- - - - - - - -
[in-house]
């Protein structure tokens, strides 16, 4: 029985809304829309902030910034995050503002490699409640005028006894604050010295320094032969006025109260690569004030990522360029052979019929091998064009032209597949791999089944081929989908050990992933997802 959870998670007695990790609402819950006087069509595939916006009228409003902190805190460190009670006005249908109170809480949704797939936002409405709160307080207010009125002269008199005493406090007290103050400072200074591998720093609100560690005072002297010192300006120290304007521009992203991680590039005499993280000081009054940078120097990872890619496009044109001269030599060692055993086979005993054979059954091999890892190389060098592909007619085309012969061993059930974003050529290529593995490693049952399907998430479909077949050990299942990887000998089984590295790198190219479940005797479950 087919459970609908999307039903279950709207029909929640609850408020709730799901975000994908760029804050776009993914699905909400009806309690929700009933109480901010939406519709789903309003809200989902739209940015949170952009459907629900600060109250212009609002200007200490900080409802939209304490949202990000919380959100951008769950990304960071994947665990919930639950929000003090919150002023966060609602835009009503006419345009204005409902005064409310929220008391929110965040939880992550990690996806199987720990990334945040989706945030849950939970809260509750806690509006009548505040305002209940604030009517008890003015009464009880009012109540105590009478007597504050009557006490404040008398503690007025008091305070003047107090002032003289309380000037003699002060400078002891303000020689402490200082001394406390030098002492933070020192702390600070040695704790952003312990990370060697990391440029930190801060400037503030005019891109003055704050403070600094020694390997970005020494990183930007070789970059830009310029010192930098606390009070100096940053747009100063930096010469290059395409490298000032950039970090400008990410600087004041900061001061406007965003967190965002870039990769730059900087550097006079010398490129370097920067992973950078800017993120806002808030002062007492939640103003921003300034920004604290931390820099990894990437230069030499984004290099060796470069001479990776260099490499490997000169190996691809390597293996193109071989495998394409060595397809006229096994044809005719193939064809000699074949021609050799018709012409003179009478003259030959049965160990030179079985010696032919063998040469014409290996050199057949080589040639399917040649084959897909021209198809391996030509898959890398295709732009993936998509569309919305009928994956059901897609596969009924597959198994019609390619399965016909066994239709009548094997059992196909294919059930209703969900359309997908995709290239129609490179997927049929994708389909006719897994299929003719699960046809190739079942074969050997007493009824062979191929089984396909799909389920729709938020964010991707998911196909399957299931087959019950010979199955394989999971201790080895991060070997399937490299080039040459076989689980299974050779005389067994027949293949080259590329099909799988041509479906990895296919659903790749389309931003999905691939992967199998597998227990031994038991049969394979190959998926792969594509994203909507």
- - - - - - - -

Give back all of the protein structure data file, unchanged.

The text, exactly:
[in-house]
């Protein structure tokens, strides 16, 4: 029985809304829309902030910034995050503002490699409640005028006894604050010295320094032969006025109260690569004030990522360029052979019929091998064009032209597949791999089944081929989908050990992933997802 959870998670007695990790609402819950006087069509595939916006009228409003902190805190460190009670006005249908109170809480949704797939936002409405709160307080207010009125002269008199005493406090007290103050400072200074591998720093609100560690005072002297010192300006120290304007521009992203991680590039005499993280000081009054940078120097990872890619496009044109001269030599060692055993086979005993054979059954091999890892190389060098592909007619085309012969061993059930974003050529290529593995490693049952399907998430479909077949050990299942990887000998089984590295790198190219479940005797479950 087919459970609908999307039903279950709207029909929640609850408020709730799901975000994908760029804050776009993914699905909400009806309690929700009933109480901010939406519709789903309003809200989902739209940015949170952009459907629900600060109250212009609002200007200490900080409802939209304490949202990000919380959100951008769950990304960071994947665990919930639950929000003090919150002023966060609602835009009503006419345009204005409902005064409310929220008391929110965040939880992550990690996806199987720990990334945040989706945030849950939970809260509750806690509006009548505040305002209940604030009517008890003015009464009880009012109540105590009478007597504050009557006490404040008398503690007025008091305070003047107090002032003289309380000037003699002060400078002891303000020689402490200082001394406390030098002492933070020192702390600070040695704790952003312990990370060697990391440029930190801060400037503030005019891109003055704050403070600094020694390997970005020494990183930007070789970059830009310029010192930098606390009070100096940053747009100063930096010469290059395409490298000032950039970090400008990410600087004041900061001061406007965003967190965002870039990769730059900087550097006079010398490129370097920067992973950078800017993120806002808030002062007492939640103003921003300034920004604290931390820099990894990437230069030499984004290099060796470069001479990776260099490499490997000169190996691809390597293996193109071989495998394409060595397809006229096994044809005719193939064809000699074949021609050799018709012409003179009478003259030959049965160990030179079985010696032919063998040469014409290996050199057949080589040639399917040649084959897909021209198809391996030509898959890398295709732009993936998509569309919305009928994956059901897609596969009924597959198994019609390619399965016909066994239709009548094997059992196909294919059930209703969900359309997908995709290239129609490179997927049929994708389909006719897994299929003719699960046809190739079942074969050997007493009824062979191929089984396909799909389920729709938020964010991707998911196909399957299931087959019950010979199955394989999971201790080895991060070997399937490299080039040459076989689980299974050779005389067994027949293949080259590329099909799988041509479906990895296919659903790749389309931003999905691939992967199998597998227990031994038991049969394979190959998926792969594509994203909507």